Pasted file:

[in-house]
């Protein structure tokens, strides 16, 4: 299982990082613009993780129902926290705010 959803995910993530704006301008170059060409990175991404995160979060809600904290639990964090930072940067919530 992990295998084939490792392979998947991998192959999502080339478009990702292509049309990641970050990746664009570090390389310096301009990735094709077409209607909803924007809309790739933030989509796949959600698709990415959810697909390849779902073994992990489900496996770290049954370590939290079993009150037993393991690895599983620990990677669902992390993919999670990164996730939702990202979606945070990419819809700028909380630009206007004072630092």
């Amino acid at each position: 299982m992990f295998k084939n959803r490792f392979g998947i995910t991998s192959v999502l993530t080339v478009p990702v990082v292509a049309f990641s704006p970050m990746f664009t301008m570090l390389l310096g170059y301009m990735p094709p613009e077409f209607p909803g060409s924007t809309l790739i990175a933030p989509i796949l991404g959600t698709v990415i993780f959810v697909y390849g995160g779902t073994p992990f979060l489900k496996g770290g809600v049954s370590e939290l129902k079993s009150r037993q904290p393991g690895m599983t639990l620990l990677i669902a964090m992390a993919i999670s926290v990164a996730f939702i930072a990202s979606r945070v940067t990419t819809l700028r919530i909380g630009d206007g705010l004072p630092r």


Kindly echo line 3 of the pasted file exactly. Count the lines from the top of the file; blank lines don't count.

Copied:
């Amino acid at each position: 299982m992990f295998k084939n959803r490792f392979g998947i995910t991998s192959v999502l993530t080339v478009p990702v990082v292509a049309f990641s704006p970050m990746f664009t301008m570090l390389l310096g170059y301009m990735p094709p613009e077409f209607p909803g060409s924007t809309l790739i990175a933030p989509i796949l991404g959600t698709v990415i993780f959810v697909y390849g995160g779902t073994p992990f979060l489900k496996g770290g809600v049954s370590e939290l129902k079993s009150r037993q904290p393991g690895m599983t639990l620990l990677i669902a964090m992390a993919i999670s926290v990164a996730f939702i930072a990202s979606r945070v940067t990419t819809l700028r919530i909380g630009d206007g705010l004072p630092r």